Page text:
MANILA, Philippines – The key to making sure that road funds are not being spent elsewhere is to elect leaders who are not corrupt, according to Commission on Audit (COA) chairperson Michael Aguinaldo.
“It is important to have a regime where the leader is not corrupt, and most importantly, is perceived not to be corrupt,” the state auditing chairperson recently emphasized on Rappler Talk. (WATCH: Can you insulate road projects from politics? #OpenRoads)
On May 9, Filipinos will be electing over 80,000 leaders to national and local posts, many of whom will eventually manage or improve road networks.
Local government-managed roads, which are mostly unpaved, constitute about 85% of the Philippine road network.
Poor infra and politics
Infrastructure in the Philippines remains “poor” compared to most countries ranked in the 2015-2016 Global Competitiveness Report by the World Economic Forum.
Of the 140 countries featured in the report, the Philippines ranked 90th in terms of overall infrastructure. More specifically, the Philippines is 97th among countries on the quality of road infrastructure, 10 notches down from the 2014-2015 report.
According to Aguinaldo, the sorry state of roads in the country can be traced back from some decades ago when kickbacks from road funds ate up 40% of the allotment.
“You can imagine the quality of roads there. You spend 60% of it, accounting the profit of the contractor, they might have spent about only 40% of the actual budget for that road,” he said.
To make matters worse, the COA chairperson also acknowledged that there are ghost projects.
“Considering our geography, it’s very difficult to check sometimes. In some places, there are no roads.”
However, Aguinaldo claimed that corruption has been reduced under the Aquino administration.
“When you have a regime that focuses on transparency, there’s a tendency for those who are corrupt to be a bit more cautious,” Aguinaldo said.
He said that promoting transparency within the government encourages leaders to “set things right and not steal anymore.”
For Kaiser, the public and the local government should collaborate in setting expectations for road projects.
“It needs to be about local government and local citizens taking charge and setting the expectations of what a good road is,” the senior economist said.
Currently, the Aquino administration enforced programs from which LGUs and civil society organizations can propose road projects to be funded by the national budget.
These may be through Bottom-up Budgeting (BUB) or Konkreto at Ayos na Lansangan at Daan Tungo sa Pangkalahatang Kaunlaran (KALSADA).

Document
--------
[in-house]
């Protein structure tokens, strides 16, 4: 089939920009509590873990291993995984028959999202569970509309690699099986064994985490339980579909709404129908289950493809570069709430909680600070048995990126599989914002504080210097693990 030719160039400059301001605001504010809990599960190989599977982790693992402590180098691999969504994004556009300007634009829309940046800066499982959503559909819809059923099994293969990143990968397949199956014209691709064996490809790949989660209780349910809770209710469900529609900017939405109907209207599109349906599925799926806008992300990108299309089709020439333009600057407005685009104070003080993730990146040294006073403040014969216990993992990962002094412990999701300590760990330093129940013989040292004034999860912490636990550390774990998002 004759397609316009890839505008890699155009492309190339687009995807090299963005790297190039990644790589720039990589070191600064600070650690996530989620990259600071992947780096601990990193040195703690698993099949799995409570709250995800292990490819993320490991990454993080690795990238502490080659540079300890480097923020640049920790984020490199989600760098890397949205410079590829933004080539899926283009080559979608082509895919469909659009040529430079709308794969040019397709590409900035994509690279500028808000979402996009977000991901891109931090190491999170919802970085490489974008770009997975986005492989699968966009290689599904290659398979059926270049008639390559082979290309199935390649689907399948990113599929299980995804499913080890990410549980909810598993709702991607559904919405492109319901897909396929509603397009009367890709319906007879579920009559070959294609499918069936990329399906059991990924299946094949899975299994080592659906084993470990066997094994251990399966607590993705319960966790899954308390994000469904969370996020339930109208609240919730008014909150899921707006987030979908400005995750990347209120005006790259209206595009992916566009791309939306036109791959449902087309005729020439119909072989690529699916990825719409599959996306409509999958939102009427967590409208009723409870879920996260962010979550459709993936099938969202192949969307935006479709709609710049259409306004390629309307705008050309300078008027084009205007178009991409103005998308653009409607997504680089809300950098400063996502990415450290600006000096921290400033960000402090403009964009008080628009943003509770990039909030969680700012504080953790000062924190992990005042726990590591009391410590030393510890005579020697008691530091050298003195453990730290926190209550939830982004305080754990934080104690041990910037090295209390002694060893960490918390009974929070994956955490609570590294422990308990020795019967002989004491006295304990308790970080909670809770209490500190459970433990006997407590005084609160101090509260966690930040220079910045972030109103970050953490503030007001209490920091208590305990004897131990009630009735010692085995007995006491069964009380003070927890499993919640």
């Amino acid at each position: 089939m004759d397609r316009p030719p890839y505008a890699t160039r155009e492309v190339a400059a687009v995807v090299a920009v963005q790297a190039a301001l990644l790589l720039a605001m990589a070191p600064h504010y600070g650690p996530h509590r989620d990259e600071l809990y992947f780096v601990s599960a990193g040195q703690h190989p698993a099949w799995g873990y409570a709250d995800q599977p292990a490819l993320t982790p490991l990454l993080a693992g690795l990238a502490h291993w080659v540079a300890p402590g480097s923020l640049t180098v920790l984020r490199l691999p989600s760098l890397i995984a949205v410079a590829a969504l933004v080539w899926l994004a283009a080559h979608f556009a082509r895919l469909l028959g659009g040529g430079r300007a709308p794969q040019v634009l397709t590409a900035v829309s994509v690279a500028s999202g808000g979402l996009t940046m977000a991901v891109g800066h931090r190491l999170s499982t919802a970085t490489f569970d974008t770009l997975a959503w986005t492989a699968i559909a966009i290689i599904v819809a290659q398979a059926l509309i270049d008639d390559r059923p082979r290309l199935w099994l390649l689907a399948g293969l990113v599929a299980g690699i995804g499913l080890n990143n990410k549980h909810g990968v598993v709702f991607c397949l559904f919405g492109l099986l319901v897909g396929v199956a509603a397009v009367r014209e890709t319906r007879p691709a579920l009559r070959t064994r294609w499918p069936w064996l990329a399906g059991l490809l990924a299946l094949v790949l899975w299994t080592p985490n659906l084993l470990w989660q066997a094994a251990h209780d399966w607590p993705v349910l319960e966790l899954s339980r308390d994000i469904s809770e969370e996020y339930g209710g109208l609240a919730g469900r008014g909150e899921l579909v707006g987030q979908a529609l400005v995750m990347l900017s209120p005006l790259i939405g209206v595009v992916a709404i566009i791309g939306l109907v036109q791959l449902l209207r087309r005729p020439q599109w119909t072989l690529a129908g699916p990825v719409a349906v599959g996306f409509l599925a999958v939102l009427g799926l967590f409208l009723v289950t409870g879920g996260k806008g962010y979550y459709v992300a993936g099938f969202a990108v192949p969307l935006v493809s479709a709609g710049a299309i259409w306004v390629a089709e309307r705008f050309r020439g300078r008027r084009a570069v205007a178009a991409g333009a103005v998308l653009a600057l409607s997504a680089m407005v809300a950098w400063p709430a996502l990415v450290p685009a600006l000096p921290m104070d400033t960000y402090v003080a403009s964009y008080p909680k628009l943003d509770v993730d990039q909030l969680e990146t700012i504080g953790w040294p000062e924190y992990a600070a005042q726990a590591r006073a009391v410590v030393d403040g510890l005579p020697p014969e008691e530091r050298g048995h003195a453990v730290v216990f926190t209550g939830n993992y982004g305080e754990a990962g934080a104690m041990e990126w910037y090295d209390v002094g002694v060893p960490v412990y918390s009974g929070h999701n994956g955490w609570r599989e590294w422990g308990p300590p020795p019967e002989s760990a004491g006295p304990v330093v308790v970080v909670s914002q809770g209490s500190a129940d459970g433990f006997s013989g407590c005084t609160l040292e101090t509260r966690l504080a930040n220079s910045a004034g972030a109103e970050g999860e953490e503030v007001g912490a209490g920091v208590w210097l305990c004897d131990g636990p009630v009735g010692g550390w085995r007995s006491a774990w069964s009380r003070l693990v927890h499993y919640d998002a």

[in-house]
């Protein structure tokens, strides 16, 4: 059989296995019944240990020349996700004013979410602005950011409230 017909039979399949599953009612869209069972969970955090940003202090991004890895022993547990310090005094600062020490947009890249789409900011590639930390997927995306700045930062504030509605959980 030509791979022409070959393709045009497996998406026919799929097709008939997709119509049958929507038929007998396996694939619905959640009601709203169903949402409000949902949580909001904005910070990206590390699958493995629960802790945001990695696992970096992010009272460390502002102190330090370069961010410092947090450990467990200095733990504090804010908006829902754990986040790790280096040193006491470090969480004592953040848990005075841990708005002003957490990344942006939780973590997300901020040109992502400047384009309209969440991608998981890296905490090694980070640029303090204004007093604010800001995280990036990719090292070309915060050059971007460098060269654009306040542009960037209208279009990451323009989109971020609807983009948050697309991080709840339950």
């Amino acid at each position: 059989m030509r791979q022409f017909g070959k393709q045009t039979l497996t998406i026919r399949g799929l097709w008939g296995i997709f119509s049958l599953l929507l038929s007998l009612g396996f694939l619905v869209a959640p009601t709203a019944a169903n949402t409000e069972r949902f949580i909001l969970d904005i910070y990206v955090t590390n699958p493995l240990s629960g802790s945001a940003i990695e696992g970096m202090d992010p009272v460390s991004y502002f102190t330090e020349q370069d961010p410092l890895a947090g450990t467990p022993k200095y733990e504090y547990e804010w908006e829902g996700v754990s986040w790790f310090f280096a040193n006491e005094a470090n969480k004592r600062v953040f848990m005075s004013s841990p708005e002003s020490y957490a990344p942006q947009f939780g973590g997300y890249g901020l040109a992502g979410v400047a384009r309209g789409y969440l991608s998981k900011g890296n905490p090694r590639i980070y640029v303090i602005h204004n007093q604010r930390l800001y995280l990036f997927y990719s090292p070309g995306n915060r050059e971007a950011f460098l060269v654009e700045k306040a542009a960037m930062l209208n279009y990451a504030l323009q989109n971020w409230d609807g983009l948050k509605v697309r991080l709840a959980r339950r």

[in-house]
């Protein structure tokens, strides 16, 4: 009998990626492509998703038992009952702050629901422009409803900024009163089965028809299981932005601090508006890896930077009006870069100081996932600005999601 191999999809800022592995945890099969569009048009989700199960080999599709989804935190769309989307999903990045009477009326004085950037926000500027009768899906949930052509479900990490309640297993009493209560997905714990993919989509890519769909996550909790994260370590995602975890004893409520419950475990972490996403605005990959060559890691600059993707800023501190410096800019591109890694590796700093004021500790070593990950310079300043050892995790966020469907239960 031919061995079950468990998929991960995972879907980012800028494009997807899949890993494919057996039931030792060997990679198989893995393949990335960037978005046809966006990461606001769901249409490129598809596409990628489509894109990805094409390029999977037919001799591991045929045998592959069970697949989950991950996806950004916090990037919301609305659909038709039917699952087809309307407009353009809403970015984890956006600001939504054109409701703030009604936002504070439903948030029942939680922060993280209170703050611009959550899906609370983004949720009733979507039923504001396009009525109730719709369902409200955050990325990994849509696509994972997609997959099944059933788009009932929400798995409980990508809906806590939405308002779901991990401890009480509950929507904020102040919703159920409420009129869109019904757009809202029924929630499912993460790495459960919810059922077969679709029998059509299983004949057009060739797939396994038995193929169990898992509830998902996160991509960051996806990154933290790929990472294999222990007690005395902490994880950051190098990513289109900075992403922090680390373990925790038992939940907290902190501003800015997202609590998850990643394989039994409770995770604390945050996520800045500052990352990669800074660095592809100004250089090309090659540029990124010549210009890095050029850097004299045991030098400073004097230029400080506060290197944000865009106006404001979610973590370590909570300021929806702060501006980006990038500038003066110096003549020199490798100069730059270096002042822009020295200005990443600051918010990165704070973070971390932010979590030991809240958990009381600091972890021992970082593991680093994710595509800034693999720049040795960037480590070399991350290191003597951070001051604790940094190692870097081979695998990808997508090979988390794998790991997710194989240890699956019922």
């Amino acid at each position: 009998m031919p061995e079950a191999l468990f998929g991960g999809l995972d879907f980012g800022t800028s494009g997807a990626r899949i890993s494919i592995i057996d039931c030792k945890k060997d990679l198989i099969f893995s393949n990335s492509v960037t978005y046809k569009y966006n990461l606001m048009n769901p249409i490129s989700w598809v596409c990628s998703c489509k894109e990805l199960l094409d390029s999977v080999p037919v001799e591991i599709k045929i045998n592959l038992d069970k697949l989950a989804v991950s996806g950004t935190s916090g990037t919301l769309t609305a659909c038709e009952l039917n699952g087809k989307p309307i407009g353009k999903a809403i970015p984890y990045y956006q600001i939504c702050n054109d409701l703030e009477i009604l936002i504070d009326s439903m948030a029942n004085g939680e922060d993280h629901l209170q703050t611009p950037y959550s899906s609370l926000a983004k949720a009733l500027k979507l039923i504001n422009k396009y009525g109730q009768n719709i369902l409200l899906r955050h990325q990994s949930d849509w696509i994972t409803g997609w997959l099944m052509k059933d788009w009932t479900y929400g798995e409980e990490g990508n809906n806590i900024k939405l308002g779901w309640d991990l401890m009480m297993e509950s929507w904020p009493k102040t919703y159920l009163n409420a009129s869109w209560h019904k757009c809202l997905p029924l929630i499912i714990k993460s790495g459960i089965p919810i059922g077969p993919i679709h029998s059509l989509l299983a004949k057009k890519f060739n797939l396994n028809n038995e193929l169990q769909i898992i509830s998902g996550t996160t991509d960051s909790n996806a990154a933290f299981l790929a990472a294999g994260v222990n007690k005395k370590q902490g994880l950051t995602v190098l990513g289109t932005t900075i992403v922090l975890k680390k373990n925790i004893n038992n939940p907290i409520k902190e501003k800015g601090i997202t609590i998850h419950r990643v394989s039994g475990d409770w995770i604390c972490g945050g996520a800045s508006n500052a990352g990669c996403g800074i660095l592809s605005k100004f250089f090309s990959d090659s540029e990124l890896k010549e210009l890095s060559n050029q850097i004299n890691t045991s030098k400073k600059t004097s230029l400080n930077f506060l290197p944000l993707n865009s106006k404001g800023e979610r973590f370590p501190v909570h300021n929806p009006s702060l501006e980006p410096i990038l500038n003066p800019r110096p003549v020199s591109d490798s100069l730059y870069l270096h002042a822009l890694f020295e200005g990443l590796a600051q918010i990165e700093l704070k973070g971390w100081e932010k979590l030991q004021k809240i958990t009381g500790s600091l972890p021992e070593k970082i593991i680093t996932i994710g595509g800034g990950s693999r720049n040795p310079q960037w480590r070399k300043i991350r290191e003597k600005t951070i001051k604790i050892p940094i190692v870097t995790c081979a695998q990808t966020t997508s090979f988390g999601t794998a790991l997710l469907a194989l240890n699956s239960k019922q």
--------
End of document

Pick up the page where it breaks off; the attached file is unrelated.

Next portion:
For 2016, BUB will be funding 2,027 road projects nationwide, amounting to P5.55 billion of its P24.7-billion allocation in the national budget. Likewise, KALSADA has been allocated P6.5 billion for provincial roads rehabilitation.
However, according to DILG Planning Development Services Director Rolyn Zambales, the DILG does not easily give away money for these road projects.
“One condition is making sure that they are able to upload information on those roads (on the OpenRoads portal). There are other conditions that will really encourage LGUs to perform better.”
Local governments that want to avail of these funds have to be awarded DILG’s Good Financial Housekeeping, one of the components of the Seal of Good Governance.
Zambales added that apart from empowering local governments with funds, there is also a need to address issues in capacity.
For instance, according to Zambales, leaders at the local level should have appropriate planning tools.
“First, we address the planning issue and second, (come up) with more accurate data that will serve as basis in planning,” she said.
Zambales said trainings are offered by the DILG at the Local Government Academy to newly–elected officials.
For roads, she said, the academy can teach them what facilities and opportunities are available for roads to make their priorities clear. (READ: Roads, poverty, and the 2016 elections)
Data, technology, and ‘Open Roads’
Meanwhile, to make sure that funds for roads are spent more effectively, World Bank Senior Economist Kai Kaiser said that using technology – like geotagging – in mapping road projects, can help find out whether the projects are be
Through the OpenRoads portal, the public can check online which roads have been selected for rehabilitation or upgrading and track the progress of the road project from start to completion.
The portal contains the uploaded provincial road network maps, as well as other road projects. Soon, videos of the conditions of priority roads before, during, and after the implementation of KALSADA will also be uploaded.
COA is working with World Bank to improve capacity on geotagging. Aguinaldo said that anyone can monitor projects that are being built real-time through social media and the Internet.
“You can invite people to send pictures while it is being done. Then you now can invite the people to comment. If the agency feels that this is a legitimate concern, then the agency can bring it to the contractor concerned to explain.”
The COA chairperson explained that there are two kinds of road projects: completed or being built. He said that their intention is to cover both.
“It doesn’t cost us anything to take that picture and upload it.” – Rappler.com